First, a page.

I'm sure that sounds harsh to politically correct ears and those for whom this type of violence is anachronistic. It does not sound foreign here - it is status quo. We are in a violent land, with an evil element and they are having violence visited upon them. There is no room here for half-measures. This is a test of wills…one side will prevail. That is clearly understood and never discussed. It is obvious. We aren't playing paintball, we are at war.

Convoys go out of here regularly. I hunt them down, pass out a small card with a convoy prayer on it, gather whoever wants to pray and we pray. The number of prayers is going up hourly, as the ambushes continue.

Here's how intense it has become. Today's standard pre-convoy brief now includes the following: “If you drive into the kill zone there are two options. Drive through and on, or reverse and drive out. Do not stop. If you are blocked into the kill zone, displace from the vehicle, find cover, fix the target, engage, maneuver, and destroy the hostile forces. “Target selection rules have changed. Avoid civilians, if possible. Hostile forces are now using civilians as shields. We are not interested in losing more Marines. If you can avoid putting civilians in your line of fire, avoid it. If not, fire to take out the hostile forces.”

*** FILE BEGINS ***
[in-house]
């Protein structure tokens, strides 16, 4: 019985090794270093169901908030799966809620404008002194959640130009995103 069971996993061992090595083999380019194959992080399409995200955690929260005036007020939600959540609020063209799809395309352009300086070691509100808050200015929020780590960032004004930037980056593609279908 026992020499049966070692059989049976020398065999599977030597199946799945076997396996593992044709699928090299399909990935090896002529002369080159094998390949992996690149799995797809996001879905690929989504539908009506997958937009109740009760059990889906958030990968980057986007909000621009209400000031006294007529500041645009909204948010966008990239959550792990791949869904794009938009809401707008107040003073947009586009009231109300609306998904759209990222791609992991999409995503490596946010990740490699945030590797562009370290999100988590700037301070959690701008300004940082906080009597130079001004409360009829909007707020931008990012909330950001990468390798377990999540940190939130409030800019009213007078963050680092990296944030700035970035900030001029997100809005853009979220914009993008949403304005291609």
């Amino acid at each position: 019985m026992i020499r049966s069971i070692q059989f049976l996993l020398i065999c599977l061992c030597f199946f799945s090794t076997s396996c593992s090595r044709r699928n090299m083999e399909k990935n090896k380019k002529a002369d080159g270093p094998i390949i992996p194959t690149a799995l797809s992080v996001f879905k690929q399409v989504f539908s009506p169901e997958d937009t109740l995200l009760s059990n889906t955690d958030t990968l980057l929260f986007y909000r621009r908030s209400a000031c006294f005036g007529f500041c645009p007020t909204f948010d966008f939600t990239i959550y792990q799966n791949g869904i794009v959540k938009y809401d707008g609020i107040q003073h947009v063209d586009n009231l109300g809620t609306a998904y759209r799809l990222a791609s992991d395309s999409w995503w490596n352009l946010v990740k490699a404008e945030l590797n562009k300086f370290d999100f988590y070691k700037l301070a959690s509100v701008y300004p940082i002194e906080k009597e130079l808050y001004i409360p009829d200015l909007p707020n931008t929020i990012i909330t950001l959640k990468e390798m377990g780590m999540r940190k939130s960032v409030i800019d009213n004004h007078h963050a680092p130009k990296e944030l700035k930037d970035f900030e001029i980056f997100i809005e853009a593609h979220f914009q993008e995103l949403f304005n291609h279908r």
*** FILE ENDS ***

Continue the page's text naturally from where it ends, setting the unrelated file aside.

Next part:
Implication? Chilling. We've entered a new dimension. We are fighting an enemy who respects no laws of humanity, knows no rules of land warfare and gives no quarter. How do we fight, without become barbarians ourselves?

In a place this small, I walk from shop to shop and just say, “Hi.” I can't tell you the number of times someone says, “Hey, chappy, it's great to have you here.” Something about seeing a chaplain is calming to folks this close to the fight.

Good Friday in Ar Ramadi while you're having lunch I'll lead the evening Good Friday service. We will remember our Savior who willingly laid down His life that we might live - and we'll be thinking about young Marines and soldiers who are willingly putting their lives on the line so Iraqis can be free. No greater love hath a man than to lay down his life for his brother.